The GreenWay Project, Bristol

The Greenway Project in Bristol started with conversations around how to encourage people along greener paths into and out of the city, taking routes which led them away from main roads.

The project goes between community hubs and has used public art and food recipes to reach outwards into the community. It celebrates the local cultural foods of the area, the residents and creates spaces to gather and engage along a green route.

Delivered from conception to completion, considering how the community money would be most usefully spent. Street furniture has been introduced to the green spaces for feasting; bike racks for sustainable transport options with insect hotels to add biodiversity; changing the spatial configuration of the public spaces, making the community buildings look outward and shine by rendering the walls and supporting an artist competition; the recipe competition enabled local people to further engage with the project; tree planting and the consideration of the lighting scheme to create safer spaces by night. All of which enables the community to better use their public spaces with food at the heart of the offer.

Brunel’s SS Great Britain Cafe

Discover the ship that changed the world and the renovated cafe

We were proud to work alongside a London based branding team and the client SS Great Britain to revitalise the cafe for the No. 1 tourist attraction in Bristol.

The cafe was renovated over 7 nights to enable activity to continue during the day. The delivery was costed, project managed and designed by our in house team. The look and feel of the cafe was developed to match the brand associated with Brunel’s SS Great Britain.

Old Market Assembly

Old Market Assembly, Bristol

Opened in November 2015. From conception to completion took a year and half, with the clients. The building hosts a theatre, bakery, music performance space, bar and restaurant.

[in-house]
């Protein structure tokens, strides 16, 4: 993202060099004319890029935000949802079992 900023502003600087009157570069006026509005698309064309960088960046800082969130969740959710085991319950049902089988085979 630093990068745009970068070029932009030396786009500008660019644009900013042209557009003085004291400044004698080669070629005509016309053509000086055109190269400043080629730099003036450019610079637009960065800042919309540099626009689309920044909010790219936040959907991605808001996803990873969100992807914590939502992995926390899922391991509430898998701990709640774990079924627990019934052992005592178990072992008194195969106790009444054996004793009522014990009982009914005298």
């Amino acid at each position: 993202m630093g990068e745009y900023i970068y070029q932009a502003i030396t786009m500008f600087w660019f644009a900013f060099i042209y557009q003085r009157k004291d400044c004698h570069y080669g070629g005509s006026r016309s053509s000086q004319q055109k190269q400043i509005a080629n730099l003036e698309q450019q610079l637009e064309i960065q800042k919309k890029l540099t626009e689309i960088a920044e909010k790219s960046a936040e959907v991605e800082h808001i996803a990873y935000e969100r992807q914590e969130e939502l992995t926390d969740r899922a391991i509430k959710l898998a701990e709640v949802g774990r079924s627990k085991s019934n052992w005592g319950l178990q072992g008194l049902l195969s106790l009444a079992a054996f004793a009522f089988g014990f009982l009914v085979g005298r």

Once a strip joint and before that a bank we brought the building back to life as the beautiful architectural gem it once was. The beautiful roof light was uncovered, the boxing to the front facade was opened up to let natural light in and the large steel vault was removed.

The balcony was reoriented and kitchen and bar opened up in to the main space. The building has played a key role in activating the Old Market High Street since 2015.

M32 Motorway Underpass

Junction 2 of the M32 offers a large covered space which can be used in many
ways for the community. It has huge potential yet is under used.
The junction is a key route between Fishponds, Easton, Stapleton road and
Eastville Park with Muller road and Lockleaze, St Werburghs and the retail
park where many people shop. The space sits on the boundary of Eastville
and Lockleaze, and are Bristol’s fourth and fifth most diverse neighbourhoods.
Many ethnicities, religions and backgrounds all add to the social mix.1 The
space has the potential to be a rich place of community exchange due to the
location and all weather protection.
Currently the space is only used as a through route, this can be due to the
harsh environment, and that there is no reason to stop and dwell. Pedestrians
have been killed at surface level as they try to avoid the subways,2 and the
space at night is deemed less safe and has been subject to crime such as
criminal damage and arson.3 There are also large areas of unused ‘left over’
space to the east of junction 2, connected with redundant subways. Low
footfall inherently means spaces are deemed less safe.

View Document

The scope of this report will outline proposals for interventions and props
situated underneath Junction 2 that can improve the perception of the space,
increase dwell time, and capitalise on this large underused public space.

Love Easton

Love Easton was a project which was set up to create pioneering ways to engage with local residents in inner city, east Bristol. The aim was to create a document of local people needs, wants and aspiration for their area. Unique engagement techniques were used, such as setting up a pop-up café for 6 weeks, weekly food events, design workshops, gigs, a street fair and exhibitions.

The result was a document which can be downloaded from this website and a final exhibition of the findings which were presented at the architecture centre, Bristol on the waterfront. This gave the project city wide recognition.

The project involved the design of a website, marketing, PR, community engagement, consultation, the design of a pop-up shop, exhibition curation, event coordination, document production, graphic design, branding, masterplanning and place-making strategies.

View Document